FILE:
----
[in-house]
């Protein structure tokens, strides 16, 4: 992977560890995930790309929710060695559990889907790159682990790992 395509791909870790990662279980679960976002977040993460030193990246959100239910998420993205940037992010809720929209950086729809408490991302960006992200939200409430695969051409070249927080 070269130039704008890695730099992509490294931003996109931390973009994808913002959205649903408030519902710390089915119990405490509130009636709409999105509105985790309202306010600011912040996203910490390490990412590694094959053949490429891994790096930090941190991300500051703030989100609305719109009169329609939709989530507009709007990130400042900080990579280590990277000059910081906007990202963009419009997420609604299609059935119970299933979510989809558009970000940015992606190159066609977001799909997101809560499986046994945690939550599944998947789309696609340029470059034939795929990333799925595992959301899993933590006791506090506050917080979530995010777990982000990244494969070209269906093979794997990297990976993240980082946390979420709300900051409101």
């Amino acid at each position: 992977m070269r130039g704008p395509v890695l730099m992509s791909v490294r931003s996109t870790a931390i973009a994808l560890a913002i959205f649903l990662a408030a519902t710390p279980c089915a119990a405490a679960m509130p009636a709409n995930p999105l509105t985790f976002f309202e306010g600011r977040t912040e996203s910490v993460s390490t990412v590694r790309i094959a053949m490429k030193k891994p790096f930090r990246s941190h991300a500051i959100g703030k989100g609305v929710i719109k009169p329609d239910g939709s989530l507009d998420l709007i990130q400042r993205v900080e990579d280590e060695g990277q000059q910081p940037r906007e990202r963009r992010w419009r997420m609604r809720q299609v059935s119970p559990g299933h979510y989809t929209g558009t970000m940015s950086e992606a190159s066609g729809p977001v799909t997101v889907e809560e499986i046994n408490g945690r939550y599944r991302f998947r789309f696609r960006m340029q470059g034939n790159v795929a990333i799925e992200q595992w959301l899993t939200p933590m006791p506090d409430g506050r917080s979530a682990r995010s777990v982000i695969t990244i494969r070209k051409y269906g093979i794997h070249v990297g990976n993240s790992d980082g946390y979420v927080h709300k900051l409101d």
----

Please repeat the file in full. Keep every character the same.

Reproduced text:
[in-house]
């Protein structure tokens, strides 16, 4: 992977560890995930790309929710060695559990889907790159682990790992 395509791909870790990662279980679960976002977040993460030193990246959100239910998420993205940037992010809720929209950086729809408490991302960006992200939200409430695969051409070249927080 070269130039704008890695730099992509490294931003996109931390973009994808913002959205649903408030519902710390089915119990405490509130009636709409999105509105985790309202306010600011912040996203910490390490990412590694094959053949490429891994790096930090941190991300500051703030989100609305719109009169329609939709989530507009709007990130400042900080990579280590990277000059910081906007990202963009419009997420609604299609059935119970299933979510989809558009970000940015992606190159066609977001799909997101809560499986046994945690939550599944998947789309696609340029470059034939795929990333799925595992959301899993933590006791506090506050917080979530995010777990982000990244494969070209269906093979794997990297990976993240980082946390979420709300900051409101």
């Amino acid at each position: 992977m070269r130039g704008p395509v890695l730099m992509s791909v490294r931003s996109t870790a931390i973009a994808l560890a913002i959205f649903l990662a408030a519902t710390p279980c089915a119990a405490a679960m509130p009636a709409n995930p999105l509105t985790f976002f309202e306010g600011r977040t912040e996203s910490v993460s390490t990412v590694r790309i094959a053949m490429k030193k891994p790096f930090r990246s941190h991300a500051i959100g703030k989100g609305v929710i719109k009169p329609d239910g939709s989530l507009d998420l709007i990130q400042r993205v900080e990579d280590e060695g990277q000059q910081p940037r906007e990202r963009r992010w419009r997420m609604r809720q299609v059935s119970p559990g299933h979510y989809t929209g558009t970000m940015s950086e992606a190159s066609g729809p977001v799909t997101v889907e809560e499986i046994n408490g945690r939550y599944r991302f998947r789309f696609r960006m340029q470059g034939n790159v795929a990333i799925e992200q595992w959301l899993t939200p933590m006791p506090d409430g506050r917080s979530a682990r995010s777990v982000i695969t990244i494969r070209k051409y269906g093979i794997h070249v990297g990976n993240s790992d980082g946390y979420v927080h709300k900051l409101d």